V: Luke flies away on a secret mission to an obscure planet where a Jedi master is rumored to live, to begin his proper training as a Jedi


There are several species of writer’s block, and the average writer has tasted each variety at one time or another. There’s procrastination (that virginal dread of the sullied manuscript to come that will replace the beautiful yet vague image in the mind of what the piece might have otherwise been), there’s laziness (consummate sloths, they storytellers be), and there’s straight-up depression (fuck it all, why bother putting words to the page; I’m worthless, writing’s worthless; this whole planetful of bipedal ingrates would be better off gathered in a line and shot). These are the demons you court by trying to breed creation and destruction. (Shiva had a hell of a time, I’m sure.)

Each species has its own methodologies of realization and habitual haunts. Procrastination, for example, thrives best in idle hands: a lukewarm, uterine environment where chicken soup (or tea, if you’re British) is served every hour on the hour, and you never have to consider anything as pugnacious as an “editing phase” so long as you promise to never put word one to paper.

What it all amounts to though, is not dancing.

To me, there’s nothing as terrifying as a dance, not because I’m bad at it (which I am), but because to me dancing is as pure and inviolate an expression of the soul as there can be. It is so undeniably genuine that it horrifies me the same way that it horrifies to have one’s high school love poems read, the same way that the first seasons of Breaking Bad horrified me. It is this simultaneous fear of being misunderstood, either because you’ve misspoken (procrastination), you don’t think you have anything worth saying (laziness), or you don’t think there’s anyone who will listen to you at all (a truly depressing thought) or being perfectly understood and rejected utterly.

Ironically–aside from removing the vectors which most facilitate the conditions, distractions, poor healthcare and so forth–the best cure for not wanting to work is working, and forgiving yourself for it. Neil Gaiman rightly states that, despite endless lists of so-called “writer’s rules”, the only rule is that anything that gets you writing is good. Flaubert is quoted and translated: “Shut up and get on with it.” (A sentiment that applies universally, so much so that I keep it taped to my computer monitor, next to a copy of Hanlon’s Razor which should be part of any service-industry survival kit.) And another quote I’d love to attribute: “Successful writing arises when you can get over the guttural horror of reading your own work.”

The paradox is that artful development is 80% dissatisfaction and 20% leniency (or whatever approximation of big to small your inner idealist-sloth-nihilist requires). Indolence is strong in me and so I favor the lash. (Hypothetical Aside: Struggling artists would be better off as doms in BDSM relationships, having little control over their own lives, while those with careers might be better as subs who might find some pleasurable release in their loss of responsibility; then again, maybe that’s just not the way creators are screwed together, so to speak.)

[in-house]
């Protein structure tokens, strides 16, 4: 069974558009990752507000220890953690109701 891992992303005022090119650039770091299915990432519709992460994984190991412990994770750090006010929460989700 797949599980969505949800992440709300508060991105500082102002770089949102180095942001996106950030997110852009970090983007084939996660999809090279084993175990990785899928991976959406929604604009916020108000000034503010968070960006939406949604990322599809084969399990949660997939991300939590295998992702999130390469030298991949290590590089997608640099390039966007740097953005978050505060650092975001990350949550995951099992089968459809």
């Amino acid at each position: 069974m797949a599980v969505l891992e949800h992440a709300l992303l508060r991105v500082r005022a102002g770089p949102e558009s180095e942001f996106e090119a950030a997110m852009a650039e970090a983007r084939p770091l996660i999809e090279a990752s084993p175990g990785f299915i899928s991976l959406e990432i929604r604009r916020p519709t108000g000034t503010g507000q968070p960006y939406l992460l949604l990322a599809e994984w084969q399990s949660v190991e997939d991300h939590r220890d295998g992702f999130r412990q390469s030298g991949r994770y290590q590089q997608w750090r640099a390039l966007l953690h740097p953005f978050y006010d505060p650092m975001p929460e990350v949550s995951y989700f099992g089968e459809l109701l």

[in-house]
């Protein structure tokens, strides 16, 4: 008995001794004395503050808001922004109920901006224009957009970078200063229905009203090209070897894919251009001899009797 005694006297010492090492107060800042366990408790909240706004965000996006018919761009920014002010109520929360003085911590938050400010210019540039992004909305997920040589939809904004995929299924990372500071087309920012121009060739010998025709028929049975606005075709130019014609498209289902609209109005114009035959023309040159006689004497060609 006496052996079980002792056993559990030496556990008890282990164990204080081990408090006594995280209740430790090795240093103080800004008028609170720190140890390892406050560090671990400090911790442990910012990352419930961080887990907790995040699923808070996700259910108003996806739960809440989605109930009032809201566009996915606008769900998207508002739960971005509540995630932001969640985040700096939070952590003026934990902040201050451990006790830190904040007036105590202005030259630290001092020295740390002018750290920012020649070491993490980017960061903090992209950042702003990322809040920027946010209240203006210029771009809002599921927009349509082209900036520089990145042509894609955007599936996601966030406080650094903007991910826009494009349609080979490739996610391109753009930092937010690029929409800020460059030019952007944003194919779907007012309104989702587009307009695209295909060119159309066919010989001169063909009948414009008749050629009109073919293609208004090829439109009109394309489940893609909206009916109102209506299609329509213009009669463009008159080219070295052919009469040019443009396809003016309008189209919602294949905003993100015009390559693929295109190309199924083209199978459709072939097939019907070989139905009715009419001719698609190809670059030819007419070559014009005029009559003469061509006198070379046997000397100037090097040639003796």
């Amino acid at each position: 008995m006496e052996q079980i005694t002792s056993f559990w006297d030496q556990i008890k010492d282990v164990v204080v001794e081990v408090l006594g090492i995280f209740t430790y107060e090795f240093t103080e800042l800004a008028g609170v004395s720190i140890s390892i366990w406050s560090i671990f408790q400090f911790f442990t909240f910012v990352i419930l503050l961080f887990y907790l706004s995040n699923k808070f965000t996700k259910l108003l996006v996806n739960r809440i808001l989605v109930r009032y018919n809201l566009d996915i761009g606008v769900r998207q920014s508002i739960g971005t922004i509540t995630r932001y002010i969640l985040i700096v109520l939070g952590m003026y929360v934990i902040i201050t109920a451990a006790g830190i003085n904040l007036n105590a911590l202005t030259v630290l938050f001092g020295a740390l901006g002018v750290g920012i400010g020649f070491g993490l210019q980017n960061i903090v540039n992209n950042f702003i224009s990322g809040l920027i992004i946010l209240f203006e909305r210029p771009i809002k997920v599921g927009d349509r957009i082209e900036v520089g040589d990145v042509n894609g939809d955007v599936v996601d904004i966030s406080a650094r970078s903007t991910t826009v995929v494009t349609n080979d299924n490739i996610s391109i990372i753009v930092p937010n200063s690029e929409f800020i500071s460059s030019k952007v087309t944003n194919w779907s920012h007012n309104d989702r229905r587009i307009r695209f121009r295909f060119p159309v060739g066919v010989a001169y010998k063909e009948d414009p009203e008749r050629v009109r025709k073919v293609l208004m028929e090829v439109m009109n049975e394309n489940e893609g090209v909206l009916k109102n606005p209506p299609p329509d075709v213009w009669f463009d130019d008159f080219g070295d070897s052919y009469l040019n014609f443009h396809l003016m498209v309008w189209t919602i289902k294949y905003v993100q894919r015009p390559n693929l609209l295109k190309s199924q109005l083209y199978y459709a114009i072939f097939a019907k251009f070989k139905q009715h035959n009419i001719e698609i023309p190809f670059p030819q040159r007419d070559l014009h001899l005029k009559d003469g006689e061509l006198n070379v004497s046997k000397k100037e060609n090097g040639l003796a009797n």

At any rate, you need to get your butt in the chair, forgive the words that come out and just keep trying. That’s the only way to drain the pools of disdain that might drown the work while maintaining the subconscious sieves necessary for words of quality to come dribbling out.

Anyway, all of that’s just the kind of general information you can find anywhere. My personal discovery is that editing fiction doesn’t produce the same effect as writing fiction in keeping those shoals dry. As such, I’ve got a bumpy road ahead of me.

I Live

Was reminded by a friend of mine that I have a blog, and so I will begin adding content to it again, if only to keep it somewhere fresher in Google’s heuristics. I’ve been reticent about blogging:

  • 25% because the internet has moved on and the blog format itself is semi-dead in favor of Tumblrized matrices of hyperlinked, reblogged, short-form snippets, a free-form multimedial comments section
  • 25% because writing long-form tends to take time away from my primary writing work
  • 25% because I don’t really know what I want to put on here that isn’t too personal or politic to lump into the “brand” or to present without some anonymous buffer
  • 25% because I get sick at the idea of paying diligence to things like “brand” and “public image” in the absence of actual work to promote as being nothing more than an exhibition of an overinflated sense of ego. (…a poor player that struts and frets his hour upon the stage and then is heard no more. It is a tale told by an idiot, full of sound and fury signifying nothing…)

I only blog at a whim, and I haven’t had much time for whimsy in the last year or so. That being said, you might get a better idea of my current state by looking at a cross-section of my tabs open in Chrome right now:

1-4) What to do when you get bored of your own writing and general writing advice